The DH debate can lead us farther and farther away from what had attracted us to this beautiful game in the first place. All of us learned by watching.
In the beginning, we didn’t care about defensive positioning, different pitches or two-strike swings. We saw something special in that instant when bat meets ball.
That’s an elementary view of a game that offers so much more than the crack of the bat. Yet the DH leads us back to that simple time. One can get that thrill from any home run derby, video game or Sunday slow-pitch softball.
But, as we allow the deeper game to reel us in, we understand that baseball offers such incredibly rich knowledge. Tradition, yes, but I continually learn from this perfect sport. On any given day of any regular season, we can witness something that has never happened before during a professional baseball game … in 150 years!
Do we really need to “dumb it down” for MLB marketers to justify their existence? Is baseball’s demise worth stealing from the delicate balance of a lineup to satisfy a new generation that may or may not take notice?
Long ago, baseball magically fused into a three-out-per-inning, nine-inning-per-game, nine-player-per-team sport that builds on its own perfection. Each player must hit, field and run.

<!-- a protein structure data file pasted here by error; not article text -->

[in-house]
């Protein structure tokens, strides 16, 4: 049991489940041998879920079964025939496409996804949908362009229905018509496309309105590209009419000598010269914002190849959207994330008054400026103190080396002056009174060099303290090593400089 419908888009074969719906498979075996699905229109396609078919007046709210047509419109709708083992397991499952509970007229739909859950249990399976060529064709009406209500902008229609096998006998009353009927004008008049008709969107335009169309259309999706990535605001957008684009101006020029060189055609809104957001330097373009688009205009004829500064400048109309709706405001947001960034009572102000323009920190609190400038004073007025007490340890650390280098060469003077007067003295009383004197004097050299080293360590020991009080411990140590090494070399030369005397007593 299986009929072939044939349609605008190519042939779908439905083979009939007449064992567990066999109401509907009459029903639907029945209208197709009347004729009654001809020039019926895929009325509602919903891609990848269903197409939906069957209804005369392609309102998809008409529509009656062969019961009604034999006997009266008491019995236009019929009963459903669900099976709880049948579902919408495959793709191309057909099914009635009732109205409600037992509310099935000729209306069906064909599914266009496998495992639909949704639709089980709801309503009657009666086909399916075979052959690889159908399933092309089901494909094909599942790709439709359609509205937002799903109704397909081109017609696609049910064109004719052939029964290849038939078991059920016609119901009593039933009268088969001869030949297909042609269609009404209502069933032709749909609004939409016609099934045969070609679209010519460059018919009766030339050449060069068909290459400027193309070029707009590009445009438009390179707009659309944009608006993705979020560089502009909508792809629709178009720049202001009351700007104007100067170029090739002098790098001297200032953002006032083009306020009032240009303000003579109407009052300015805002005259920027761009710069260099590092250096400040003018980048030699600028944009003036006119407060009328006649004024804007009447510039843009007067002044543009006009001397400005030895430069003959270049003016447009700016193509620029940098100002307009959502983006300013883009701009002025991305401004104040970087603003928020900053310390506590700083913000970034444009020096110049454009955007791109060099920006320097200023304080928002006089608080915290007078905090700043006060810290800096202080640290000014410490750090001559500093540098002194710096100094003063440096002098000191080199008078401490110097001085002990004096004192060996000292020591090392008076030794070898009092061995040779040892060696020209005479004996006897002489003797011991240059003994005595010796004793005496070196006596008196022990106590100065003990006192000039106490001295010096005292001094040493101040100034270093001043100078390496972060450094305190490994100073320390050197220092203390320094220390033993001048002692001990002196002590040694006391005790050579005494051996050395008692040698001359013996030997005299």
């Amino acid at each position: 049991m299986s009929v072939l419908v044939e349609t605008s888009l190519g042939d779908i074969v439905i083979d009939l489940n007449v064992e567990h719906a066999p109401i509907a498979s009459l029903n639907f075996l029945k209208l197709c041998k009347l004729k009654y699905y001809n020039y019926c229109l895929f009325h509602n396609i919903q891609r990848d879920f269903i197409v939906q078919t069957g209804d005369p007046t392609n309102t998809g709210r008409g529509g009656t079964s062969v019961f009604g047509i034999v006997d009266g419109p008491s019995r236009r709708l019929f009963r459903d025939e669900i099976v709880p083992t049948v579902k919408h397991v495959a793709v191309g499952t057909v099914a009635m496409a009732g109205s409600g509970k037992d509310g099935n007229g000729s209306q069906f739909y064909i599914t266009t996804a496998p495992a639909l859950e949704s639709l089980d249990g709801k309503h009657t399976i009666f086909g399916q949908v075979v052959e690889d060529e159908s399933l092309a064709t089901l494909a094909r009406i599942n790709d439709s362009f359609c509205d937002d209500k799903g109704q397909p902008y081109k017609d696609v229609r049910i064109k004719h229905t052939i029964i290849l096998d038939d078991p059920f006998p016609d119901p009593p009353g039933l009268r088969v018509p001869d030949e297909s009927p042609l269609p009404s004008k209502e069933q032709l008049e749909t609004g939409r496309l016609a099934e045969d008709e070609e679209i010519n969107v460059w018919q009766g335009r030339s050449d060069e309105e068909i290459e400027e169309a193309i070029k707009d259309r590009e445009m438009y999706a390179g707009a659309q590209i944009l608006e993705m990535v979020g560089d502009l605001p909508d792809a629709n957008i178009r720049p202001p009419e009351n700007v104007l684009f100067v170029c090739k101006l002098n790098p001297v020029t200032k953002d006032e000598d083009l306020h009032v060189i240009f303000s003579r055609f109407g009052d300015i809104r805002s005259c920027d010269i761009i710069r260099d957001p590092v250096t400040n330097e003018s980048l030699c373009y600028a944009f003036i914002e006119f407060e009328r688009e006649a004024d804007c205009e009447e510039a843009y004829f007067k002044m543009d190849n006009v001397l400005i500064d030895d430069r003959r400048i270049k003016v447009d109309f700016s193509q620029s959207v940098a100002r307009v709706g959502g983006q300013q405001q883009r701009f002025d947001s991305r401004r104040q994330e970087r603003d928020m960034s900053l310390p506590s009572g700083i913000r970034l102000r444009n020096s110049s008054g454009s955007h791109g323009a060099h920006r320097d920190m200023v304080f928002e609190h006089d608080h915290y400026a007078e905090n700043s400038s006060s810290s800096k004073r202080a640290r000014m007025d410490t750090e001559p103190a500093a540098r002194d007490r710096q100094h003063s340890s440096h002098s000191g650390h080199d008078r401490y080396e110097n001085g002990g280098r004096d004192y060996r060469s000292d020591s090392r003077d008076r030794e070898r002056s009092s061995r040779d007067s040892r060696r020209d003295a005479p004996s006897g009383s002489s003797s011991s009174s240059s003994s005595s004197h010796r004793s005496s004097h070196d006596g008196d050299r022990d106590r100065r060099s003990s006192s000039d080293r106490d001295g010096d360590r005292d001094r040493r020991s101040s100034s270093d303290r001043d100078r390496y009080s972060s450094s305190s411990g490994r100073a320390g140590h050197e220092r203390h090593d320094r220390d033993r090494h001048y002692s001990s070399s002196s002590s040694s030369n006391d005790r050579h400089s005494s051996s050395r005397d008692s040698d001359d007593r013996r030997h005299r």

Early innings are just as important as later innings. Offense balances defense. Hitting balances pitching.
A team that’s behind never runs out of time. A team that’s ahead can never run out the clock.
Each team receives the same number of opportunities to win. So when we shake our heads because the bottom of our lineup is due to bat in the bottom of the 9th, we can thank that pure mathematical balance that only baseball provides to us.
I’ll never understand why the failure of weaker hitters (such as pitchers) should pose a problem in a sport where Hall of Famers fail 7 of every 10 times. No sport can expose team or individual weaknesses the way baseball can. And it’s precisely connected to the value of no free substitution.
Should a manager play his weaker-hitting shortstop with a slick glove or his offensive-minded SS who has less range or a weaker arm? Should a pitcher who’s dealing be lifted because we have a runner in scoring position in the 5th?
If you think about it, decisions like these are affected when a tenth player is added to the equation. The exception to no free substitution waters down all that the perfect nine-player sport represents.
To me, the DH is like putting a side car on a Lamborghini. It may seem convenient or even practical at times, but boy, what does it do to the overall value of what a Lamborghini represents?